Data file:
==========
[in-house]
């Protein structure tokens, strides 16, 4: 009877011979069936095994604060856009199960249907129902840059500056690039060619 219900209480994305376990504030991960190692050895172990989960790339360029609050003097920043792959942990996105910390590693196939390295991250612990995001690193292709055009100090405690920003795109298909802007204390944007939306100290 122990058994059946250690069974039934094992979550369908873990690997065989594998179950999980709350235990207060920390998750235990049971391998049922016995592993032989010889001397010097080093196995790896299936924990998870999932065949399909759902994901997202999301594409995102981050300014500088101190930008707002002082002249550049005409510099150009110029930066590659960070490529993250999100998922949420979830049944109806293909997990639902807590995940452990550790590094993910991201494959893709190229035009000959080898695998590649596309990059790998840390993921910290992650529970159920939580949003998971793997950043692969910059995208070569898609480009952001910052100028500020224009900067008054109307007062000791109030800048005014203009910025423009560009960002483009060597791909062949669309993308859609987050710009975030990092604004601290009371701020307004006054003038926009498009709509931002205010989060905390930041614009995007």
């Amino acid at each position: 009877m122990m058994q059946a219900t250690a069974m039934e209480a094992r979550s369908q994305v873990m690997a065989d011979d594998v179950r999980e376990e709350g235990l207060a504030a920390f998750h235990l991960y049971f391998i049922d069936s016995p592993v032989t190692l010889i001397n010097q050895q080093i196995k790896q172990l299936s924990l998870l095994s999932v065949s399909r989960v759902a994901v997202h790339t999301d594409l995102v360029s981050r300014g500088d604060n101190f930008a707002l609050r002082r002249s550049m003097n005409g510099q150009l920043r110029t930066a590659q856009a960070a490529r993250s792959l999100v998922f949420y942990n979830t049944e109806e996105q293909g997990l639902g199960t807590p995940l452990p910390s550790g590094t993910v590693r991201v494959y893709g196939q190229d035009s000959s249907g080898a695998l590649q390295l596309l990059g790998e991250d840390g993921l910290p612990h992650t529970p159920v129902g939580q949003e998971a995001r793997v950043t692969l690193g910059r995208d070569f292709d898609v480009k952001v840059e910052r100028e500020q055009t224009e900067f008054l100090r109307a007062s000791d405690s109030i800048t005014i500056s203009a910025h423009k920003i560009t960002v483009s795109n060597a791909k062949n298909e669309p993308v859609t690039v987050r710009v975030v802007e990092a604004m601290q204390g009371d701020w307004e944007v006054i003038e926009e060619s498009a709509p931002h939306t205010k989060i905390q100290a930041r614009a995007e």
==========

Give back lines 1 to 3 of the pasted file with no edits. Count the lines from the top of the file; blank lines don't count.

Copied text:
[in-house]
């Protein structure tokens, strides 16, 4: 009877011979069936095994604060856009199960249907129902840059500056690039060619 219900209480994305376990504030991960190692050895172990989960790339360029609050003097920043792959942990996105910390590693196939390295991250612990995001690193292709055009100090405690920003795109298909802007204390944007939306100290 122990058994059946250690069974039934094992979550369908873990690997065989594998179950999980709350235990207060920390998750235990049971391998049922016995592993032989010889001397010097080093196995790896299936924990998870999932065949399909759902994901997202999301594409995102981050300014500088101190930008707002002082002249550049005409510099150009110029930066590659960070490529993250999100998922949420979830049944109806293909997990639902807590995940452990550790590094993910991201494959893709190229035009000959080898695998590649596309990059790998840390993921910290992650529970159920939580949003998971793997950043692969910059995208070569898609480009952001910052100028500020224009900067008054109307007062000791109030800048005014203009910025423009560009960002483009060597791909062949669309993308859609987050710009975030990092604004601290009371701020307004006054003038926009498009709509931002205010989060905390930041614009995007």
């Amino acid at each position: 009877m122990m058994q059946a219900t250690a069974m039934e209480a094992r979550s369908q994305v873990m690997a065989d011979d594998v179950r999980e376990e709350g235990l207060a504030a920390f998750h235990l991960y049971f391998i049922d069936s016995p592993v032989t190692l010889i001397n010097q050895q080093i196995k790896q172990l299936s924990l998870l095994s999932v065949s399909r989960v759902a994901v997202h790339t999301d594409l995102v360029s981050r300014g500088d604060n101190f930008a707002l609050r002082r002249s550049m003097n005409g510099q150009l920043r110029t930066a590659q856009a960070a490529r993250s792959l999100v998922f949420y942990n979830t049944e109806e996105q293909g997990l639902g199960t807590p995940l452990p910390s550790g590094t993910v590693r991201v494959y893709g196939q190229d035009s000959s249907g080898a695998l590649q390295l596309l990059g790998e991250d840390g993921l910290p612990h992650t529970p159920v129902g939580q949003e998971a995001r793997v950043t692969l690193g910059r995208d070569f292709d898609v480009k952001v840059e910052r100028e500020q055009t224009e900067f008054l100090r109307a007062s000791d405690s109030i800048t005014i500056s203009a910025h423009k920003i560009t960002v483009s795109n060597a791909k062949n298909e669309p993308v859609t690039v987050r710009v975030v802007e990092a604004m601290q204390g009371d701020w307004e944007v006054i003038e926009e060619s498009a709509p931002h939306t205010k989060i905390q100290a930041r614009a995007e």